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HOME > Review > BioTerrorism in Oregon to win an election
BioTerrorism in Oregon to win an election

BioTerrorism has already happened...

The anthrax cases in Florida raised fears of a large scale biological attack on American soil. The reality is that such an attack took place in Oregon in 1984. In a plot to take over the local government of a small Oregon county, followers of Bhagwan Shree Rajneesh poisoned salad bars in 10 restaurants sickening 751 people with salmonella. After taking over control of a small town government, the cult leaders plotted to take over the county government by sickening so many people on election day they could get their own candidates elected. State and federal health officials at first blamed restaurant workers, but they later learned the real cause.

It is still the largest bioterrorist attack in U.S. history, and most people don't even know that it happened.

The Rajneesh bioterrorism attack has received renewed attention, including a chapter in a book titled “Germs: Biological Weapons and America’s Secret War.”

Agents and Pathogens Rarely seen or Commonplace

One of the real problems with a terrorist attack with a biological agent is that the pathogens that could be used (anthrax, plague, tularemia) are rarely seen in the United States and the healthcare system must be made aware of the symptoms and be able to recognize these symptoms early.

The other problem is that the agents could be something so common (like flu) that there is no indication it is an attack until it has spread. Think this is not a problem? Think about the lost hours and lost productivity if a major outbreak of a common disease occurred...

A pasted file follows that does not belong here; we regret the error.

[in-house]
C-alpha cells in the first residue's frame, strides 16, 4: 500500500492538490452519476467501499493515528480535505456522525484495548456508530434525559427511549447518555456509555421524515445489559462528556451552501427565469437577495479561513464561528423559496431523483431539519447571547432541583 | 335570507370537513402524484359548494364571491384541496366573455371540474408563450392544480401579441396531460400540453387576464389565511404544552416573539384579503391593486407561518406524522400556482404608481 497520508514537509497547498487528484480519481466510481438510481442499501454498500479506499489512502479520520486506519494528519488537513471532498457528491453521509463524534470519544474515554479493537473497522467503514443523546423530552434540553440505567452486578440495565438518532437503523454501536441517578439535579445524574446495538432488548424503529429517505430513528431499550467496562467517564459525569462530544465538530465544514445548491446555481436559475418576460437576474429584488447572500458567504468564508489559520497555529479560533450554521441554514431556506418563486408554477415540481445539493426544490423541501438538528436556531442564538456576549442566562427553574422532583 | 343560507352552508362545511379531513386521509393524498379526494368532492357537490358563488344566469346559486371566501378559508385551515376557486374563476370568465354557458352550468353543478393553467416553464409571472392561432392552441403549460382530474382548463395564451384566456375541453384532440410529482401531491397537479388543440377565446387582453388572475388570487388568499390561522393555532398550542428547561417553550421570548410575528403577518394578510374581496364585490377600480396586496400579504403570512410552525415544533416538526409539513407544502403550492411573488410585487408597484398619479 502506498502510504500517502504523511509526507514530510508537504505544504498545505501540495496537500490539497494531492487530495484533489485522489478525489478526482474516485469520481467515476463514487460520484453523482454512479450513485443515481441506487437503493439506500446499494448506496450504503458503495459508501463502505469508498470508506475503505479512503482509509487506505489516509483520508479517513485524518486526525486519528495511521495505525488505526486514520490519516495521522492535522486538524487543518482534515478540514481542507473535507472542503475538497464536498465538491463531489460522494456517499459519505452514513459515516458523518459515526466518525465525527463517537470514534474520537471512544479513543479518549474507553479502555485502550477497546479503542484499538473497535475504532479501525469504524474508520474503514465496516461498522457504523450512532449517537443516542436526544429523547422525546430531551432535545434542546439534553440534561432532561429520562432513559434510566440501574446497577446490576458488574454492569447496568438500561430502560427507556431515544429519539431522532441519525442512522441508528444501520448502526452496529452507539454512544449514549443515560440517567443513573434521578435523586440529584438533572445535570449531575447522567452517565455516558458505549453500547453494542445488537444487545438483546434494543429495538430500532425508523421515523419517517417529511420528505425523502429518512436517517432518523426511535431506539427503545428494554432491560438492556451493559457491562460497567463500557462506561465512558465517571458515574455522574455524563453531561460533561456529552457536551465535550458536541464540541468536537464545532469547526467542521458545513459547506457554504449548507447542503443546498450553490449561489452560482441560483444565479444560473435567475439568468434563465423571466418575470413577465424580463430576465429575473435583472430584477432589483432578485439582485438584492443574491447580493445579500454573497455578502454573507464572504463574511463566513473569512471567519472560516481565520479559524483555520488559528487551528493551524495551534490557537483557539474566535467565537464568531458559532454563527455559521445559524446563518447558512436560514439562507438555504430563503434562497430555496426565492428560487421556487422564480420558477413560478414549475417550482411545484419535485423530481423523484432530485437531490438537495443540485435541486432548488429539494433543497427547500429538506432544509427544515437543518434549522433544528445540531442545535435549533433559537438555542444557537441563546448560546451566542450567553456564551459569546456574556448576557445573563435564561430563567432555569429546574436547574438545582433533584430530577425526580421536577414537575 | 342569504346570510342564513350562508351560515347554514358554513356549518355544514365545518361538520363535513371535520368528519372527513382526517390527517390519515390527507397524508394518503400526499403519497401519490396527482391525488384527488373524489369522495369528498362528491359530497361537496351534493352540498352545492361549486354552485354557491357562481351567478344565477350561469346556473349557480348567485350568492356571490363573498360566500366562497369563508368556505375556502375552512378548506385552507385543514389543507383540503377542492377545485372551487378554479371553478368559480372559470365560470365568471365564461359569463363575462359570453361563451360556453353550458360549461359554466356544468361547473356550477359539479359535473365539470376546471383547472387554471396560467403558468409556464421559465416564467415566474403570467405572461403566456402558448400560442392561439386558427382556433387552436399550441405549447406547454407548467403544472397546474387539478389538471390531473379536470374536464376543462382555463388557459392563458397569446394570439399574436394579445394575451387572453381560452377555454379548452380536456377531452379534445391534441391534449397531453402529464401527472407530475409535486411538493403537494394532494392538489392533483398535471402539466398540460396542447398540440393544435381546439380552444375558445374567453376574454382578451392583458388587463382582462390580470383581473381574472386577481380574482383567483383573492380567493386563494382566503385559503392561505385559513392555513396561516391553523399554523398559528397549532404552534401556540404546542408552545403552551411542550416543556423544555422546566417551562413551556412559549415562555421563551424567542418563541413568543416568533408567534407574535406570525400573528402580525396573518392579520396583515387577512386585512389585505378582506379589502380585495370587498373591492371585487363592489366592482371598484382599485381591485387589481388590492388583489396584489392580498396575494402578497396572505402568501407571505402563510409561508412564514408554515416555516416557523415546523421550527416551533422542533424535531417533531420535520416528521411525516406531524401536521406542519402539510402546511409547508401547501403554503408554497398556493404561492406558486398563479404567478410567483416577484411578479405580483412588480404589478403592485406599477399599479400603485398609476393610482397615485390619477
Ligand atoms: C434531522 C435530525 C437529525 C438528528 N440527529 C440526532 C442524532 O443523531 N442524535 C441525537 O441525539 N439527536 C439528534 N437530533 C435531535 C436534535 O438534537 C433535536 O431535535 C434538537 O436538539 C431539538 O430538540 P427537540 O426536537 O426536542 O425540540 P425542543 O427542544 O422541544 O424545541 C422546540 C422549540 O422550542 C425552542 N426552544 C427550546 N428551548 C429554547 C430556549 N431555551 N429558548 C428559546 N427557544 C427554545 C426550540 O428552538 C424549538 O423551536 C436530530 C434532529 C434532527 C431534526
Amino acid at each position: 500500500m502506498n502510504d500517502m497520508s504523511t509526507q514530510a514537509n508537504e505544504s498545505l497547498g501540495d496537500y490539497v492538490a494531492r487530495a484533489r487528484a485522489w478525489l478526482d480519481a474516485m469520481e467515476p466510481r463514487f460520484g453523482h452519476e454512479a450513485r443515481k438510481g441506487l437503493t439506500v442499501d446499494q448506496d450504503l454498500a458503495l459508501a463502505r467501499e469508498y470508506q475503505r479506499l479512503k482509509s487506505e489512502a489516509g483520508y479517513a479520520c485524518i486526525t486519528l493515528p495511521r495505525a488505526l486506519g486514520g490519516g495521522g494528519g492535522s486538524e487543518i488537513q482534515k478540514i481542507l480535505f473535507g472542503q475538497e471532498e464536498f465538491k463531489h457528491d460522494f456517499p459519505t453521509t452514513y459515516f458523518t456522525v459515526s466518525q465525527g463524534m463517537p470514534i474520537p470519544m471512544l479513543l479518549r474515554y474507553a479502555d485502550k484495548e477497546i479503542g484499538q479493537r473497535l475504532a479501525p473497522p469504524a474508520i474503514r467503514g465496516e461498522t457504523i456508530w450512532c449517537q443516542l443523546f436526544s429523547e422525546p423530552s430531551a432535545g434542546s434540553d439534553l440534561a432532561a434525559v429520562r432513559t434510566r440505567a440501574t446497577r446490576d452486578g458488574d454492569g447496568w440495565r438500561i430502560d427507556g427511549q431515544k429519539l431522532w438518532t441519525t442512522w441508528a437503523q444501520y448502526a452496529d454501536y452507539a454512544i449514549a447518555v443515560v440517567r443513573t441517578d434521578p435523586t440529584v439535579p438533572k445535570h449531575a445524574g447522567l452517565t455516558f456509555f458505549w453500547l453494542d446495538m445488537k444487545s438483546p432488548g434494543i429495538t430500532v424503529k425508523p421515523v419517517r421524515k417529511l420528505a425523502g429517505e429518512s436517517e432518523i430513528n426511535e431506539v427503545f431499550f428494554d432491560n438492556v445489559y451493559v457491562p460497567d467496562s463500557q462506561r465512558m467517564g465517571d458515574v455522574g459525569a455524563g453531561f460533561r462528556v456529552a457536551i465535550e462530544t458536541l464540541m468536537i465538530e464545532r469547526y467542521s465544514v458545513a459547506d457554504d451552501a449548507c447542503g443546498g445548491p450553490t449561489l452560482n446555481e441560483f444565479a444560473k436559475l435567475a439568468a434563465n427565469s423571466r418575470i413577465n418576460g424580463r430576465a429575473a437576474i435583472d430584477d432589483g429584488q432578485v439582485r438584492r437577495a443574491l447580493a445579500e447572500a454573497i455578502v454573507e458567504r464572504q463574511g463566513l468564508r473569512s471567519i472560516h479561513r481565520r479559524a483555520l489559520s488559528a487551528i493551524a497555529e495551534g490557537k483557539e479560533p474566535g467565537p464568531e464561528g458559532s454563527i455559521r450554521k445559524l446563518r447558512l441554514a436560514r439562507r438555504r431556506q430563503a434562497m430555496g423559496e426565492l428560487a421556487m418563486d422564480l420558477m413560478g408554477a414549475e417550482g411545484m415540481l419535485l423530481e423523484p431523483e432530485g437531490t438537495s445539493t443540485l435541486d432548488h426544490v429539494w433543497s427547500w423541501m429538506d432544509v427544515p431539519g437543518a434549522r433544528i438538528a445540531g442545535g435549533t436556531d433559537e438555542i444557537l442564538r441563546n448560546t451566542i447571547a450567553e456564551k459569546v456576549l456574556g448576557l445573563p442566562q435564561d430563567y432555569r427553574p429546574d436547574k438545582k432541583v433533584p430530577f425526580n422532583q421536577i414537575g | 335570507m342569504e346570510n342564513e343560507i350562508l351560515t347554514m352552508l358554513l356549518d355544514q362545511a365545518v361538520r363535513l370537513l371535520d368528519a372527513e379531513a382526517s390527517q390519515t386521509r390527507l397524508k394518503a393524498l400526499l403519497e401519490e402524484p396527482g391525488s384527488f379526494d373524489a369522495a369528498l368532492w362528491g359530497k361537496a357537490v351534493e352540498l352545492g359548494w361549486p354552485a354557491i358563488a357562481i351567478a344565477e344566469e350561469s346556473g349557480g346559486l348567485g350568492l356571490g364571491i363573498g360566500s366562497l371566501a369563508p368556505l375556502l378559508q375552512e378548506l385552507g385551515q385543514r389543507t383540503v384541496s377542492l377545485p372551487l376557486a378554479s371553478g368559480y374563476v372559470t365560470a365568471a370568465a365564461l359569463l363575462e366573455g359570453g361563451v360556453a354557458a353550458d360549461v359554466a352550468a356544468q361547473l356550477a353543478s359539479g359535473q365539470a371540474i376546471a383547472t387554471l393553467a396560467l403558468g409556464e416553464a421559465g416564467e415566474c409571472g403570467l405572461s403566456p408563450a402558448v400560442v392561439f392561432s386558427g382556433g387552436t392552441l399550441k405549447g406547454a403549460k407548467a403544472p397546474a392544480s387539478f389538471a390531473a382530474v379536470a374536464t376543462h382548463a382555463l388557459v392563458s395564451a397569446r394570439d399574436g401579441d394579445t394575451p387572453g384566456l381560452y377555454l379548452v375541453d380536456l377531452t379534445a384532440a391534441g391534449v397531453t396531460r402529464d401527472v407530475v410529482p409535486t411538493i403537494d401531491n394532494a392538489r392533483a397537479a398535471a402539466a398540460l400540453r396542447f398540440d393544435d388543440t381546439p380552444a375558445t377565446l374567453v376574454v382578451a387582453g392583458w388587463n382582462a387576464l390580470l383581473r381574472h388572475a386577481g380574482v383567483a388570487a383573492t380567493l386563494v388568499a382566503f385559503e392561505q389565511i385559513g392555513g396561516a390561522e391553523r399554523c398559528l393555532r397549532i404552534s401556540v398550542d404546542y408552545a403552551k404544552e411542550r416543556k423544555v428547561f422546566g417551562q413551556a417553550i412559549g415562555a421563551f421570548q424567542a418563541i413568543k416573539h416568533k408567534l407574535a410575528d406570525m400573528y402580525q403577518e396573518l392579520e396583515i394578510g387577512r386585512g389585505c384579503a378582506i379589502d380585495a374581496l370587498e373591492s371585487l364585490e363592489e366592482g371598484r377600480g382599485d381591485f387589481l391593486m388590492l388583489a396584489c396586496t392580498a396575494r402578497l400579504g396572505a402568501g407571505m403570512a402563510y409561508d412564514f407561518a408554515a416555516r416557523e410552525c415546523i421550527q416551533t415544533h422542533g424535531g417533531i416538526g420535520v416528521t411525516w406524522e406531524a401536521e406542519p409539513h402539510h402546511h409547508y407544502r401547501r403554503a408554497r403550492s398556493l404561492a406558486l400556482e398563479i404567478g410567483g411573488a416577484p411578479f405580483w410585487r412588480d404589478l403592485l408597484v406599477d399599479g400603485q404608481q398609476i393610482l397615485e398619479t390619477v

Category A Diseases/Agents

High-priority agents include organisms that pose a risk to national security because they

  • Can be easily disseminated or transmitted from person to person
  • Result in high mortality rates and have the potential for major public health impact
  • Might cause public panic and social disruption
  • Require special action for public health preparedness.

Category A Diseases/Agents include: Anthrax (Bacillus anthracis), Botulism (Clostridium botulinum toxin), Plague (Yersinia pestis), Smallpox (variola major), Tularemia (Francisella tularensis), Viral hemorrhagic fevers (filoviruses [e.g., Ebola, Marburg] and arenaviruses [e.g., Lassa, Machupo]).

Category B Diseases/Agents

Second highest priority agents include those that

  • Are moderately easy to disseminate
  • Result in moderate morbidity rates and low mortality rates
  • Require specific enhancements of CDC's diagnostic capacity and enhanced disease surveillance.

Category B Disease/Agents include: Brucellosis (Brucella species), Epsilon toxin of Clostridium perfringens, Food safety threats (e.g., Salmonella species, Escherichia coli O157:H7, Shigella), Glanders (Burkholderia mallei), Melioidosis (Burkholderia pseudomallei), Psittacosis (Chlamydia psittaci), Q fever (Coxiella burnetii), Ricin toxin from Ricinus communis (castor beans), Staphylococcal enterotoxin B, Typhus fever (Rickettsia prowazekii), Viral encephalitis (alphaviruses [e.g., Venezuelan equine encephalitis, eastern equine encephalitis, western equine encephalitis]), Water safety threats (e.g., Vibrio cholerae, Cryptosporidium parvum)

Category C Disease/Agents

Third highest priority agents include emerging pathogens that could be engineered for mass dissemination in the future because of

  • Availability
  • Ease of production and dissemination
  • Potential for high morbidity and mortality rates and major health impact.

Category C Diseases/Agents include: Emerging infectious disease threats such as Nipah virus and hantavirus


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